Throughout the course of Ted Cruz’s brief Senate career, he made a name for himself primarily by mounting losing campaigns. In so doing, he built up an enormous cache of goodwill with a growing bloc of disaffected Republican voters. Now, to the consternation of the many enemies he made along the way, Ted Cruz is cashing in that goodwill during the course of running the most ruthlessly effective Presidential campaign we have seen in at least a generation.

Ted Cruz’s introduction to America at large was during the course of a shutdown over Obamacare that he was primarily responsible for causing, and which ultimately did not succeed in getting Obamacare repealed. His GOP Senate colleagues were less than amused at his tactics, and thus began the process of Ted Cruz endearing himself to Republican voters at the expense of Republican Senators.

Over the course of the years he repeatedly engaged in procedural tricks that were often described as too cute by half and that seldom (if ever) succeeded at accomplishing Cruz’s stated objective. Some of these have even come back to haunt him during the course of this primary campaign, such as his maneuvering over amendments to an immigration bill that have opened him to attacks from Rubio on that flank. They moreover alienated almost everyone else in the Senate, culminating in late September, when Senate leadership was able to deliver a nearly unanimous rebuke to Cruz’s efforts to offer an amendment on defunding Planned Parenthood.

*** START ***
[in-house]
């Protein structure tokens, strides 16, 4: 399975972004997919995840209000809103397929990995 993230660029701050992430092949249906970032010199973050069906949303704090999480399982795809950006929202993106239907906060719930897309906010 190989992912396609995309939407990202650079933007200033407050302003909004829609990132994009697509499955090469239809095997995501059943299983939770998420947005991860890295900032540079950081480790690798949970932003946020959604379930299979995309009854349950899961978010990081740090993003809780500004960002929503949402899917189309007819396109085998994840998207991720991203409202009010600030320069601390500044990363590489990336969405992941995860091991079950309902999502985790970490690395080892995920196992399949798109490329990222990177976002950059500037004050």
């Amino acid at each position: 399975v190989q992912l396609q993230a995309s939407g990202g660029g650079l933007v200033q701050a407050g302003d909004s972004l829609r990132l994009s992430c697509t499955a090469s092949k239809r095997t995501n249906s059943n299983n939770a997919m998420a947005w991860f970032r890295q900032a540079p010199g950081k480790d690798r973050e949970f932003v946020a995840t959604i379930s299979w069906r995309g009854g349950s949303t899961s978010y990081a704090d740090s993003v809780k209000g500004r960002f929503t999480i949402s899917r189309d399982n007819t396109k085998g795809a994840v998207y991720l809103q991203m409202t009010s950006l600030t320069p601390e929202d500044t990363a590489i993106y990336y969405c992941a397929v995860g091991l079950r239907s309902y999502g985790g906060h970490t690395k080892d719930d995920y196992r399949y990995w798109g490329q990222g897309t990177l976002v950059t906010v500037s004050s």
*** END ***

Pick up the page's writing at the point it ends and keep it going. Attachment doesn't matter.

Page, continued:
Allegedly, during the course of this vote, when it became clear that McConnell had successfully cowed everyone other than Mike Lee into abandoning Cruz’s effort, McConnell turned around and pointedly stared at Cruz, as if to gloat over his seemingly total victory over Cruz’s disruptive antics in the Senate.

I have to imagine, though, that on the inside Cruz was bursting with glee about the prospect of headlines declaring him alienated from the entirety of the Senate GOP, and from McConnell in particular. Cruz knew – as he has known all along – that such headlines would only serve to buttress his by-now nearly invincible standing as the single person in the Senate who was willing to stand against “the Establishment” no matter the cost.

Having built up virtually indestructible goodwill by engaging in campaigns he knew would be failures, Cruz has been busy this campaign season spending that goodwill on a Presidential campaign that has has been astonishingly effective from a strategic standpoint, and has been characterized by a laser-like focus on winning at any cost. Some of the things he has done to accomplish this goal would have sunk a candidate with a less dedicated following.

For instance, as widely disliked as Donald Trump is by those who are not already committed to supporting him, it is probable that none of the other Republican contenders could have afforded the open embrace of Trump that Cruz has engaged in since day one of Trump’s campaign. If Rubio, Christie, or Bush had attempted to cozy up to The Donald from day one, their supporters would have likely resented it and fled elsewhere.